3. Get Playful – Manage fatigue by scheduling ‘play-time’ as well as rest or other down-time. Seven hours’ restful sleep is sufficient for many of us, despite the belief we might need Twelve!
4. Stay Hydrated – Avoid de-hydration if you want a clearer mind and to reduce the incidence of headache (dehydration being a common cause of headaches).
5. Alcohol – Another major contributory factor to dehydration is alcohol. Clearly downtime is often going to include alcohol consumption so do make sure you replace the elevated loss of vital fluids and electrolytes after the party! Do expect less optimal performance for that exam the morning after alcohol!
6. Eye strain – Look after your eyes, this is another limiting factor for some of us. I suffer dreadfully if I don’t take breaks to rest my eyes. Do make sure you’re on top of your eye health exams.
7. Exercise – Whether it’s simply 30 minutes per day, exercise such as walking, taking in the environment, swimming, going to the gym or other low / high aerobic impact activity, all will reduce the effects of anxiety and depression and provide a natural, healthy high.
8. Socialise – It can become too easy to become ‘hermit’ like and ‘veg out’ then study and ‘veg out’ again, losing touch with others. Try to stay connected. We unconsciously learn to gain understanding when others are feeling and thinking how we are – facing challenges and doubts.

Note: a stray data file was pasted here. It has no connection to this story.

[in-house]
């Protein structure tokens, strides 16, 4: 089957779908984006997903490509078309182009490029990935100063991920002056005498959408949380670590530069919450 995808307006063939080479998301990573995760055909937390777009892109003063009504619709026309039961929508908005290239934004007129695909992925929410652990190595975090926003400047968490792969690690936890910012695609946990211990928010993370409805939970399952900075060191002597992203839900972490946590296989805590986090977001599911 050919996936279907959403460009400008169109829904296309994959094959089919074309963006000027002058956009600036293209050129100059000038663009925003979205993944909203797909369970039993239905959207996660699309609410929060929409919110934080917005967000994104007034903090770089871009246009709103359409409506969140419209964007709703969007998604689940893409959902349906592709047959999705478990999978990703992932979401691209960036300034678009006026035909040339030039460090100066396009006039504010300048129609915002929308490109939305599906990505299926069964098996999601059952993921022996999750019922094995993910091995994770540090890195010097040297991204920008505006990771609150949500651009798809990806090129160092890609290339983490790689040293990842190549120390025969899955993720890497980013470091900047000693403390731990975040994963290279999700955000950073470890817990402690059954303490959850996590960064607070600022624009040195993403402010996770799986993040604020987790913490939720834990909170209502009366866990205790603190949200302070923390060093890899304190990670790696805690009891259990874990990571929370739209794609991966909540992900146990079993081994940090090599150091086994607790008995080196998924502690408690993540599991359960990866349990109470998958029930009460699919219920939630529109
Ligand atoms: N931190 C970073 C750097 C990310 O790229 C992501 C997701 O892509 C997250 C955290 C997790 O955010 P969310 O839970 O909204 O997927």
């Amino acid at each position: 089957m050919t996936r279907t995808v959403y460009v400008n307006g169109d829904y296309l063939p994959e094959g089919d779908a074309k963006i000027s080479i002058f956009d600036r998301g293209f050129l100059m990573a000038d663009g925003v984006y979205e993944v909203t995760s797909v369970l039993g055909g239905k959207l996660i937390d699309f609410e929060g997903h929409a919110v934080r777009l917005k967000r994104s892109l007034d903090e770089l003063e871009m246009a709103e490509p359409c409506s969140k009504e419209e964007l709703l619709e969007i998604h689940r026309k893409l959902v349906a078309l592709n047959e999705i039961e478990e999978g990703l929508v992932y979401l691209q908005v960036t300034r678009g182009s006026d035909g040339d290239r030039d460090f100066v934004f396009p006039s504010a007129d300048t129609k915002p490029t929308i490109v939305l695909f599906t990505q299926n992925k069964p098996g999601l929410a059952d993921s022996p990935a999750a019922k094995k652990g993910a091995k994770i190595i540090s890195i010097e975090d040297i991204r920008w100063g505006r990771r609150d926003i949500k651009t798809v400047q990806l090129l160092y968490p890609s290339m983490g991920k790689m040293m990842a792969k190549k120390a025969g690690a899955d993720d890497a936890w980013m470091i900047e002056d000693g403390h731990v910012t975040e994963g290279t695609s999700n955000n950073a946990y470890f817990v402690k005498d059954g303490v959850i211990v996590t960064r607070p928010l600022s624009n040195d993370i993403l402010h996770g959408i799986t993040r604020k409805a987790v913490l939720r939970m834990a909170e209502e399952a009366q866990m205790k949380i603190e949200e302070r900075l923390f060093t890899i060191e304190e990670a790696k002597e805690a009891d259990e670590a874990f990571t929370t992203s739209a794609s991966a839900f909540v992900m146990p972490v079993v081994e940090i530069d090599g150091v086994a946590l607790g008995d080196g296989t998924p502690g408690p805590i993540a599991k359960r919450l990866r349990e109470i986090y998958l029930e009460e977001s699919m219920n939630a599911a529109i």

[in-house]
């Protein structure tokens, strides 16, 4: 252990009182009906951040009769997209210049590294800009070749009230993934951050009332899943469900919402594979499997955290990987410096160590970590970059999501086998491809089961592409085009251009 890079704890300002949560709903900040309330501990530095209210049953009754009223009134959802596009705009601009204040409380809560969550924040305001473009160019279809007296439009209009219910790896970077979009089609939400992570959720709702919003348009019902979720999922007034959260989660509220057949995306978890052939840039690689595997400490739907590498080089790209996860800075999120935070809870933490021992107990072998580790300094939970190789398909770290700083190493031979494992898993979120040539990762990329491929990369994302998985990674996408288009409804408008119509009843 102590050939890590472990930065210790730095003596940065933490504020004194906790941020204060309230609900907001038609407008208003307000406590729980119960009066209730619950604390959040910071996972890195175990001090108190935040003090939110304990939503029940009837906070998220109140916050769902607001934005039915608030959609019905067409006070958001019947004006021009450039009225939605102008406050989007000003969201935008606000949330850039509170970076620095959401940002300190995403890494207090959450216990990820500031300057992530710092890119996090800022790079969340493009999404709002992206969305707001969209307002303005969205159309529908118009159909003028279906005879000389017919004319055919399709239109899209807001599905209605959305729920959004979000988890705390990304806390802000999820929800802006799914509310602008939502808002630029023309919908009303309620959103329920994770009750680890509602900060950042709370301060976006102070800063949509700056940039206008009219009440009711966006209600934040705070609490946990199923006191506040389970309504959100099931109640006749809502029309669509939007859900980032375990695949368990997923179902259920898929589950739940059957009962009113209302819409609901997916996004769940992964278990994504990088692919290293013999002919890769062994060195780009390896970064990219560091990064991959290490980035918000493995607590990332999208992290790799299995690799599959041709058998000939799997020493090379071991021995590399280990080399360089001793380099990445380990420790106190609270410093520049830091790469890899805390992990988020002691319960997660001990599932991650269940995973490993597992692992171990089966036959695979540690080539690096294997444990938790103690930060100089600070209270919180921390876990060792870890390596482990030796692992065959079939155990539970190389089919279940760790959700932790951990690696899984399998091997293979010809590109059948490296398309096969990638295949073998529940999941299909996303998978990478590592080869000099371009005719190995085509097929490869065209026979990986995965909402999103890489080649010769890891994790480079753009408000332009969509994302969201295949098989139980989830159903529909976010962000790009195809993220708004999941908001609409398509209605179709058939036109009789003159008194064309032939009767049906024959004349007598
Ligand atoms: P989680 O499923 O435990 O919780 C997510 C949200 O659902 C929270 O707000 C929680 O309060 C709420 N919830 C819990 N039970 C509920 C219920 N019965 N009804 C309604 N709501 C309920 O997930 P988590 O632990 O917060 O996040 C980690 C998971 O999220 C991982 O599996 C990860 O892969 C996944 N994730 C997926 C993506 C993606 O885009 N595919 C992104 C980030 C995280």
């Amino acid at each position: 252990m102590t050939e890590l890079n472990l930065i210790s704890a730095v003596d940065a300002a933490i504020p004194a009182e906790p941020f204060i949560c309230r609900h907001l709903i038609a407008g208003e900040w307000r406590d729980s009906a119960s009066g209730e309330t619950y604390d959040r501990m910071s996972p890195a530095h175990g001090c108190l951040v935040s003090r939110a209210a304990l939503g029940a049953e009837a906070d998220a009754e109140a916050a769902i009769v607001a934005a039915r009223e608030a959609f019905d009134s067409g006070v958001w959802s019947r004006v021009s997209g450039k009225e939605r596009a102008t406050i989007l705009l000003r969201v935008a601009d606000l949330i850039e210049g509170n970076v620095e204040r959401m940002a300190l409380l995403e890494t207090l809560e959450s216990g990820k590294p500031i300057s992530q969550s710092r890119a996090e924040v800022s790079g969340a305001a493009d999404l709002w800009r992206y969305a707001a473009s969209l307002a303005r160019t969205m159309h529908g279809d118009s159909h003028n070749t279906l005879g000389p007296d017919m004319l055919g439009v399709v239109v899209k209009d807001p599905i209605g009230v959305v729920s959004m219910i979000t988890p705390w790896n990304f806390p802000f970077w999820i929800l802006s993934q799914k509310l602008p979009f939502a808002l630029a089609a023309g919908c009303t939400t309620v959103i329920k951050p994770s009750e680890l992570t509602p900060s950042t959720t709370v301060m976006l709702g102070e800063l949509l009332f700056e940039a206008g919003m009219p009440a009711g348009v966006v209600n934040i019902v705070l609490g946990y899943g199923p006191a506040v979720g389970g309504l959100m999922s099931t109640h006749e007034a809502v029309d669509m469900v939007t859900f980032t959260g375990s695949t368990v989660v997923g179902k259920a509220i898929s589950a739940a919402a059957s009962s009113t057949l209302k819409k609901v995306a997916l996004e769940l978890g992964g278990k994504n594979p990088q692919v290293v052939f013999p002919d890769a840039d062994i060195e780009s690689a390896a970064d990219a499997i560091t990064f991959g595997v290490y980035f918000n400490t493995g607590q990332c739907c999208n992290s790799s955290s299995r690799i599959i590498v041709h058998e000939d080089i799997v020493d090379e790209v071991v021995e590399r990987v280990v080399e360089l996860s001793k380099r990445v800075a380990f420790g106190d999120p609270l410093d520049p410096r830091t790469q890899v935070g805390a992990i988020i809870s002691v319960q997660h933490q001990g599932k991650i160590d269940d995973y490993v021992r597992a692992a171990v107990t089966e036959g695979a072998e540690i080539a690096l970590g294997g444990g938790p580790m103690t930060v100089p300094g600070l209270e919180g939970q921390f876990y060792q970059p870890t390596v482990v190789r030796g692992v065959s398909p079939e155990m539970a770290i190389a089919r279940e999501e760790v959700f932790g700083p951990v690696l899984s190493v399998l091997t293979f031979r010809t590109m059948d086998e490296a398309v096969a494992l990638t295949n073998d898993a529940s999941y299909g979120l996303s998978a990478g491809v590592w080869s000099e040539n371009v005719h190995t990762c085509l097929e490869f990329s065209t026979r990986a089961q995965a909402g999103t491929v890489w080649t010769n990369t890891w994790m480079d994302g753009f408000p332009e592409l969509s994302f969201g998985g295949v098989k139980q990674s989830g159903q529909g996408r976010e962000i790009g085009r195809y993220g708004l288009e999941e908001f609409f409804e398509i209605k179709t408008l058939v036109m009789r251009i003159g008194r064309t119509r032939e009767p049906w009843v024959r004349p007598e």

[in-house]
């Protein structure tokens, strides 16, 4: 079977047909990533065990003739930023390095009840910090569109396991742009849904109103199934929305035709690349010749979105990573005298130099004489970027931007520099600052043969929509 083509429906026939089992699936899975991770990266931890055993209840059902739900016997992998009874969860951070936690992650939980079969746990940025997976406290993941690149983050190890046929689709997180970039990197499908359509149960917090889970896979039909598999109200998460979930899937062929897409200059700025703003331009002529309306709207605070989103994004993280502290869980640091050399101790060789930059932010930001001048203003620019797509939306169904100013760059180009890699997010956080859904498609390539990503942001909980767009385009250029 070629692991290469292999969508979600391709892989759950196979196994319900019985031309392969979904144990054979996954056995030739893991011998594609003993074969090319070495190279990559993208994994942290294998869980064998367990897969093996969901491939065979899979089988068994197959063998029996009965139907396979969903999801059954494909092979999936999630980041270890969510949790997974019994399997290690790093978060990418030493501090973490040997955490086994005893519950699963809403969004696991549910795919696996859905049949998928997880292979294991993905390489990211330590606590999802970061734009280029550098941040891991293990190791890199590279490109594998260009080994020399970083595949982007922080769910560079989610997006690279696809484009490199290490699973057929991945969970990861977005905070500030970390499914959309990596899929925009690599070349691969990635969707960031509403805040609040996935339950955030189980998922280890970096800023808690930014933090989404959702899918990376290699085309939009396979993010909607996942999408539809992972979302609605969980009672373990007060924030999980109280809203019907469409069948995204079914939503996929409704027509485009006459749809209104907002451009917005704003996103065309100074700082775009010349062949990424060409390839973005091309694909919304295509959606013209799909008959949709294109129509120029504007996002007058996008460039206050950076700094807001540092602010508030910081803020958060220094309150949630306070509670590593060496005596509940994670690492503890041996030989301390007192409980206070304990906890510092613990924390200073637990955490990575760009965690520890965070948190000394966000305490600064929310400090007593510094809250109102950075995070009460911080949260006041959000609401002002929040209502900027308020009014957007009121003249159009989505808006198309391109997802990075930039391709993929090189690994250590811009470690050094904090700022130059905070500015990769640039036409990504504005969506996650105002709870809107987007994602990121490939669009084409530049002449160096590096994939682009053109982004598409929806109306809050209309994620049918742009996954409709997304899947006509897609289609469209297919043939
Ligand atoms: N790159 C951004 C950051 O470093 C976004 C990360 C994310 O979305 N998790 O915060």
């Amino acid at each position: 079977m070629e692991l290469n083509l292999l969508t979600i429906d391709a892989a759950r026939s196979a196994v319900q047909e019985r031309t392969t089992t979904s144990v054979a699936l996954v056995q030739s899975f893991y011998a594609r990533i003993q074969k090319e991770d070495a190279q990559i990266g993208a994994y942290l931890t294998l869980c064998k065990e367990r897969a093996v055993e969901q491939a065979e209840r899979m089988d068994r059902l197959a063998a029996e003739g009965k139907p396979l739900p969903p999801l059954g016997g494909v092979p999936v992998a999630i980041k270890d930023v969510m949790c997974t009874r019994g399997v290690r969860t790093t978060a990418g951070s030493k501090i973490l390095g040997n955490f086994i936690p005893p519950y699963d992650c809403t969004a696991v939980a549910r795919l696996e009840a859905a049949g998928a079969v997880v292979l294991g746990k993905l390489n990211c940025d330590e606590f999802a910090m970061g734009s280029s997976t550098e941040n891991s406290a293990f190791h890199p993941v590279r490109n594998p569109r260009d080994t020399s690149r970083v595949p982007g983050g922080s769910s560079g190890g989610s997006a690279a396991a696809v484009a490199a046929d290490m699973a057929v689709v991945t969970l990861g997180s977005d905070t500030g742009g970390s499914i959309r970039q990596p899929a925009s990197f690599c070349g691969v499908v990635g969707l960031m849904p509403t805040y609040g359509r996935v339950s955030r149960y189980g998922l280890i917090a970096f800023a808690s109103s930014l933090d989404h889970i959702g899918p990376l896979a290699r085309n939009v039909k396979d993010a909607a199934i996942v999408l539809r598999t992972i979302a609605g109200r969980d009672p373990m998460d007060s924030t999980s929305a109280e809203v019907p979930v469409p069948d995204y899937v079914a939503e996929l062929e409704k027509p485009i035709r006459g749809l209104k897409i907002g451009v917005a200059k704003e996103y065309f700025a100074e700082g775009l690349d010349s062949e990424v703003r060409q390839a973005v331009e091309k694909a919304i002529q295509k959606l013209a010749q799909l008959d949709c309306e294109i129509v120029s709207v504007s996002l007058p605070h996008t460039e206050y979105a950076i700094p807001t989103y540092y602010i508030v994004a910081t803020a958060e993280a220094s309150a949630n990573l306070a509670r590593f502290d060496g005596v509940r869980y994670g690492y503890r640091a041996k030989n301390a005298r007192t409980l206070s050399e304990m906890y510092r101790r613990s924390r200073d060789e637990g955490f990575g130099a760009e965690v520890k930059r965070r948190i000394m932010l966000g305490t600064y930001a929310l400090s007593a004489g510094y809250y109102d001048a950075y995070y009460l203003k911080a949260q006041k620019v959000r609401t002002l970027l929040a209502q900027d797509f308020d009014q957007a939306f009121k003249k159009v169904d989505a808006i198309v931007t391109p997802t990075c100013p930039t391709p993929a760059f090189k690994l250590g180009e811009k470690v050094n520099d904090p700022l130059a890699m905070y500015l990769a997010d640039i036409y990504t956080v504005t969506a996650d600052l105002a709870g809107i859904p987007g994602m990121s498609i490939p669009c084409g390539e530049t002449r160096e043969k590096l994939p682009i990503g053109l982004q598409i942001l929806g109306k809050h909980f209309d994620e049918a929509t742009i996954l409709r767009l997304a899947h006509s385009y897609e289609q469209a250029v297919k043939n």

9. Eat Healthily – Our fast-food friends make it all too easy to grab some junk food – and now and again, why not indulge? But our moods and foods are very much intertwined so, if you want optimal performance, look after your physical house with foods that make you feel good, and think well.
10. Perspectives – Much of our anxiety is around perceptions and cognitions. If we can come to our breath and body by way of a regular daily practise, we can retain a more realistic sense of our reality in this moment. Spending study and down-time ruminating over the potential for success or ‘failure’ (expectations not being met), serves only to distract you from what you are supposed to be doing!
I hope this goes some way to providing a measure of what can be possible while we attempt to reach our goals, and to live more optimally. For more advice via Skype or in-person, do call or write to me.
I’ll be creating more guided meditations in due course. If you enjoyed listening to today’s podcast, why not sign up to receive each one FREE, together with my fortnightly posts?
If there’s one sure thing about parenting, it is the sympathetic looks you get from other parents once your child or children have hit their teenage years. Trying to navigate these years can be a challenging task for even the most committed parents, as it seems almost a force of nature when a teenager and an adult do not see eye to eye. It is perhaps helpful to understand that this may be out of your teen’s control. Amy Williams, our guest author, delves into this.
Please read and share this helpful infographic for keeping teens safe online. The data is useful anywhere around the world for challenges that simply must not be ignored! Some surprising figures to consider!
Congratulations! How proud are you? Your wonderful offspring are about to start college or uni; or recommence term and you could not be more pleased. All those years of cajoling them to do their homework and gain great grades have finally paid off!
So, that’s ‘you’ as parents sorted then! How are the kids – the students feeling? [Read more…]